Ranking Members Waxman and Rush Call for Hearing on Rate of Decarbonization and Global Warming

Dec 11, 2012

Today Energy and Commerce Committee Ranking Member Henry A. Waxman and Energy and Power Subcommittee Ranking Member Bobby L. Rush sent a letter to Energy and Commerce Committee Chairman Fred Upton and Energy and Power Subcommittee Ranking Member Ed Whitfield to request a hearing on the PriceWaterhouseCoopers (PwC) Low Carbon Economy Index report on the necessary rate of decarbonization to limit global warming.  The report found that to avoid the worst impacts of climate change, the world will need to decarbonize its economy at the very challenging and unprecedented rate of 5.1% per year.

The full text of the letter is below and is also available online here.

December 11, 2012

The Honorable Fred Upton
Committee on Energy and Commerce
U.S. House of Representatives
2125 Rayburn House Office Building
Washington, DC 20515

The Honorable Ed Whitfield
Subcommittee on Energy and Power
U.S. House of Representatives
2125 Rayburn House Office Building
Washington, DC 20515

            The recently released PriceWaterhouseCoopers (PwC) fourth annual Low Carbon Economy Index 2012 report “Too late for two degrees?” finds that the world economy must now decarbonize at an unprecedented rate of  5.1% per year to maintain an even chance of limiting warming to 2°C.[1]  The report underscores the point that each year of delay in reducing carbon pollution increases the rate of decarbonization needed to avoid more than 2°C of warming.  It also finds that higher rates of decarbonization may well be unachievable.  We are writing to request that the Committee hold a hearing on this important and troubling new analysis.

The Low Carbon Economy Index specifically examines the change in global economic carbon intensity (defined as “the emissions per unit of GDP”) that is required to hold the global carbon budget to 450 ppm and a 50% chance of avoiding warming over 2°C.[2]  The decarbonization rate can be considered an indicator for the amount of effort and cost that would be required for the world to avoid a dangerous degree of global warming.  In 2009, the first PwC Low Carbon Economy Index report found that the necessary rate of decarbonization was 3.7% annually.[3]  However, this latest report found that in just four years, the annual rate of decarbonization needed to have an even chance of avoiding greater than 2°C of warming increased to 5.1%.[4]  Thus, the level of effort necessary to avoid dangerous global warming rose by 20% with just a four-year delay.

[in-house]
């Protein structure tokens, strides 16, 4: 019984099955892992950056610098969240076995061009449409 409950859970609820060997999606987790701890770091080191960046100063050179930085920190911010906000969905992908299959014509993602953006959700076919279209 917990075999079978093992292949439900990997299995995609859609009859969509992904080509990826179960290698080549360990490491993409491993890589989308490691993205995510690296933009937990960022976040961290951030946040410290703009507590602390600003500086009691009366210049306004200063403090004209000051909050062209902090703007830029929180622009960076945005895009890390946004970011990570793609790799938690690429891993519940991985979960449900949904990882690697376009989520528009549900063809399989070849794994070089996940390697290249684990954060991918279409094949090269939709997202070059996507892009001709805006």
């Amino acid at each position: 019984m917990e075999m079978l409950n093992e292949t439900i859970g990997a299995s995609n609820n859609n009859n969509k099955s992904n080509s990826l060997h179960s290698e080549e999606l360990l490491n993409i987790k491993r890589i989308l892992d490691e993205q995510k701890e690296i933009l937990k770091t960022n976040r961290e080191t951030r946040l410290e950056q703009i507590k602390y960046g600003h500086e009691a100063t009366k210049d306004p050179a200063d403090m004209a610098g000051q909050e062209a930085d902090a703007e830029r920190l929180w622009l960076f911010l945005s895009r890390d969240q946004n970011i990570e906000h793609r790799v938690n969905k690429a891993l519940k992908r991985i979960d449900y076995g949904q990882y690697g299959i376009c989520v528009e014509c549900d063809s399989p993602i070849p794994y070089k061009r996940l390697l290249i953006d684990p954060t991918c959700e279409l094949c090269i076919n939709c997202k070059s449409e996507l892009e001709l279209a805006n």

The PwC report also found that it is “highly unrealistic” to expect that the world will be able to decarbonize at a rate of 5.1%.[5]  The greatest improvement in carbon intensity the world economy has ever achieved was 4.9% in 1981, prompted by the severe recession.[6]  For each of the past four years, carbon intensity has improved by less than 1%.[7]  Since 2000, the average decrease in carbon intensity per year is 0.8% and in 2011, this rate decreased to 0.7%.[8]

PwC concluded that “governments and businesses can no longer assume that a 2°C warming world is the default scenario.”[9]  Many in the scientific community are now incorporating higher average temperature increases into their latest analysis of potential climate impacts.  In the recently released IEA World Energy Outlook 2012, IEA found that today’s “global energy system is unsustainable” and forecasted the average global temperature to increase 3.6°C above pre-industrial levels by 2035.[10]  Even if the current improvements in annual decarbonization were doubled or even quadrupled, the world is still expected to warm by 4°C or 6°C by 2050.[11]

The report contends that “radical transformations” are necessary to avoid these drastic consequences.  The recommendations include the “rapid uptake of renewable energy, sharp falls in fossil fuel use or massive deployment of CCS [carbon capture and sequestration], removal of industrial emissions, and halting deforestation.”[12]  

This report underscores that delaying action to address carbon pollution is rapidly escalating the effort that will be necessary to avoid the most dangerous degree of warming as well as the amount of warming that is essentially unavoidable.  Inevitably, rapidly escalating both the necessary mitigation and adaptation efforts also means rapidly escalating costs.  In other words, we will pay an increasingly higher price for ongoing delays in action.

We urge you to schedule a hearing in the near future to examine the compelling and urgent findings presented in this report.




Henry A. Waxman   
Ranking Member

Bobby L. Rush
Ranking Member
Subcommittee on Energy and Power


[1] PriceWaterhouseCoopers, LLC, “Too late for two degrees? Low carbon economy index 2012.” (November 2012) (online at http://www.pwc.com/en_GX/gx/low-carbon-economy-index/assets/pwc-low-carb...).

[2] Id. at 2.

[3] Id.

[4] Id.

[5] Id. at 3.

[6] Id. at 9.

[7] Id. at 4.

[8] Id. at 5.

[9] Id. at 9.

[10] International Energy Agency, World Energy Outlook 2012, at 1 (November 2012) (online at http://www.iea.org/publications/freepublications/publication/English.pdf)

[11] PriceWaterhouseCoopers, LLC, Too late for two degrees? Low carbon economy index 2012, at 9 (November 2012) (online at http://www.pwc.com/en_GX/gx/low-carbon-economy-index/assets/pwc-low-carb...).

[12] Id.